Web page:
tended to play. It didn’t matter—she had a front row seat for all my
She was a good ukulele player, however, and a member of the Girls
Ukulele Band. Unfortunately, playing the uke didn’t get her a front row
seat, and it was during those games we started a little ritual that became
a part of our lives. Just before each game, Coach Curtis gathered our
team in a huddle for last-second instructions and perhaps a poem. I
began positioning myself in the huddle so I could see Nellie in the
band’s cornet section. When we made eye contact she’d give me a little
thumbs-up, and I’d wink or nod back at her. That carried right through
to the last game I ever coached.
It became clear to everyone at Martinsville High School that Nell
and I were meant for each other. In fact, I never even got around to
proposing marriage. We simply agreed during my senior year that when
I ﬁnished college we’d see the preacher. Nell and I were together
through everything that followed—high school, college, family, friends,
and my life teaching and coaching.
She is the greatest thing that ever happened to me. 35
No written word nor spoken plea
Can teach our youth what they should be.
Nor all the books on all the shelves
It’s what the teachers are themselves.
“surprised,” but I
hadn’t forgotten what
120 my ﬁrst UCLA team
had taught me.
MY PERSONAL BEST
Walt Hazzard, Fred Slaughter (our six-foot-ﬁve so-called midget of
a center), Gary Cunningham, Peter Blackman, John Green, and every-
one else kept working hard and improving despite losing 7 of their ﬁrst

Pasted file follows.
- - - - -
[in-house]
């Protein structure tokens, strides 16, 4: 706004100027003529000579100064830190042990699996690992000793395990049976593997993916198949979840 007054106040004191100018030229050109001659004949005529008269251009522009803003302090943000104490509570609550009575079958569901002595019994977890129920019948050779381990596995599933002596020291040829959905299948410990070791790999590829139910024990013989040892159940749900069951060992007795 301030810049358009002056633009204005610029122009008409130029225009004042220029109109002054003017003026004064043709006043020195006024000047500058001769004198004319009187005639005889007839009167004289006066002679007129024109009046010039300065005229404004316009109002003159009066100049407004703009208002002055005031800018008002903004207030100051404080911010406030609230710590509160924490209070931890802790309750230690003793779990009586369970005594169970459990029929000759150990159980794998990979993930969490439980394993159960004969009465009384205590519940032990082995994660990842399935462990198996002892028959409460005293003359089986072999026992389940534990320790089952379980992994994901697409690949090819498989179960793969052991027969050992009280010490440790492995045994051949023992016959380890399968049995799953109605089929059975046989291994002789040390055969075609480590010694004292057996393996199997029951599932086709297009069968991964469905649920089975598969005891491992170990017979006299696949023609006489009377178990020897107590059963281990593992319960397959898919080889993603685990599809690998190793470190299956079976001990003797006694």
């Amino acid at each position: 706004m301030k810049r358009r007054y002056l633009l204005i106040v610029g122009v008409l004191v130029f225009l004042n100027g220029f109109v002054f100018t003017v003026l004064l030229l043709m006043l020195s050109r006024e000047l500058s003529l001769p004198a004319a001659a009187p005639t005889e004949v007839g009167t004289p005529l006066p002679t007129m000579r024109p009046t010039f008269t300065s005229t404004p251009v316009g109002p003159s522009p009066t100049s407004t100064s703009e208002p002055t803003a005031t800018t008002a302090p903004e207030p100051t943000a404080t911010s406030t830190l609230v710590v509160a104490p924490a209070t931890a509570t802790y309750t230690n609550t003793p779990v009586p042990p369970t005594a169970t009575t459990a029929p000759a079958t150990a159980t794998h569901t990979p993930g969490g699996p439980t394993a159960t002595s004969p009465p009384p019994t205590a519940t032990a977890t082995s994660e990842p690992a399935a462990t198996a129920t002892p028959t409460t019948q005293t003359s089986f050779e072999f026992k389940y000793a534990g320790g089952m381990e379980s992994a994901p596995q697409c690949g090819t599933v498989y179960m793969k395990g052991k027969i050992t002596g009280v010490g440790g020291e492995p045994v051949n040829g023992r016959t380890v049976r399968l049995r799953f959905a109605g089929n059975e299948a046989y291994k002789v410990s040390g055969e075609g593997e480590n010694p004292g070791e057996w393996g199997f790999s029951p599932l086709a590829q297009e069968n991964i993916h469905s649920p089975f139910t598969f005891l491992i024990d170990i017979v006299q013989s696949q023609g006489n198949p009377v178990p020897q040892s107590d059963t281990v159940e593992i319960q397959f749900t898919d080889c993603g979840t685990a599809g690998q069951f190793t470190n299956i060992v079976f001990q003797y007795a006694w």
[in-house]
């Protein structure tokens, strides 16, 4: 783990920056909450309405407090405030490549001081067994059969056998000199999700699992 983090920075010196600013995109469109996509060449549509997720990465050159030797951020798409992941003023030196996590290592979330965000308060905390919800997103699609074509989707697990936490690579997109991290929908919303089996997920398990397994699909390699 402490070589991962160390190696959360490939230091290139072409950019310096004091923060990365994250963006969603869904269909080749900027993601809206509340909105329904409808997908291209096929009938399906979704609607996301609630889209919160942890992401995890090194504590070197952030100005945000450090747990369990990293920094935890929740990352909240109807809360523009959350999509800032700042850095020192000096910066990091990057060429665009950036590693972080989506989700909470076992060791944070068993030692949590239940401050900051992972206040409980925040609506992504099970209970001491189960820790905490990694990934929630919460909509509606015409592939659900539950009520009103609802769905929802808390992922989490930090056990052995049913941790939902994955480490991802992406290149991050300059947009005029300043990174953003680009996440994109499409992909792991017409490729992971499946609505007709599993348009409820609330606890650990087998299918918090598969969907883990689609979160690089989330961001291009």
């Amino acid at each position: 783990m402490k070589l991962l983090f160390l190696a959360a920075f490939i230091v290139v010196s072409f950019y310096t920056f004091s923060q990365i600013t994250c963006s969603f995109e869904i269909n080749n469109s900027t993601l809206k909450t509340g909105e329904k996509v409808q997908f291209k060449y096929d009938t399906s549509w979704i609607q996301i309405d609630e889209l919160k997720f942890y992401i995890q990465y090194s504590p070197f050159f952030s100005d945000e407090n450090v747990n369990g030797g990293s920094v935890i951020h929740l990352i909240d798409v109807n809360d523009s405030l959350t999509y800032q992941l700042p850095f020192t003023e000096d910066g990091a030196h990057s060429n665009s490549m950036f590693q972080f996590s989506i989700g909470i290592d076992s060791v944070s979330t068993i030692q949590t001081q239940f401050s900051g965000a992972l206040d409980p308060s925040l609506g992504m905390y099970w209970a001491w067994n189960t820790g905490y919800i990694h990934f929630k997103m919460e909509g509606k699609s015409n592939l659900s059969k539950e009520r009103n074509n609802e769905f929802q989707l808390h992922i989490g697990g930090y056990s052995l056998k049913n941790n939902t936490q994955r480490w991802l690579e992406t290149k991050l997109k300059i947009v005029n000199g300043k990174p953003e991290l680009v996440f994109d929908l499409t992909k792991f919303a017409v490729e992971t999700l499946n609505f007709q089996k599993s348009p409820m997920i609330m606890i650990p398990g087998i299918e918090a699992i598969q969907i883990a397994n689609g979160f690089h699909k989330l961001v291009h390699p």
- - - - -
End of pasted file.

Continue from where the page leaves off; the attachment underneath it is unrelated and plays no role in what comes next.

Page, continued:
11 games. Their effort produced dramatic results as the season
progressed, and UCLA won 14 of the ﬁnal 18 games, became Pac-8
champions, and went to the NCAA tournament.
In the regionals at Provo, Utah, the Bruins outscored Utah State and
then Oregon State to advance to the Final Four in Louisville for the ﬁrst
time. This was quite a surprise to most basketball fans around the coun-
try. Our 72–70 loss in the last seconds of the the Final Four semiﬁnals
to the defending and eventual champion, Cincinnati, provided great
evidence of how one can “lose” and still win.
THOU DIDST THY BEST, THAT IS SUCCESS
No team I’ve ever coached got closer to achieving their full compe-
tency, their full potential, than those 1962 UCLA Bruins—neither the
amazing group of boys I coached my ﬁrst year at UCLA nor the team
that won UCLA’s ﬁrst national championship in 1964.
I N D I A N A FA R M B O Y
Gradually, UCLA basketball
was gaining fans. Maybe that’s
the point of this publicity shot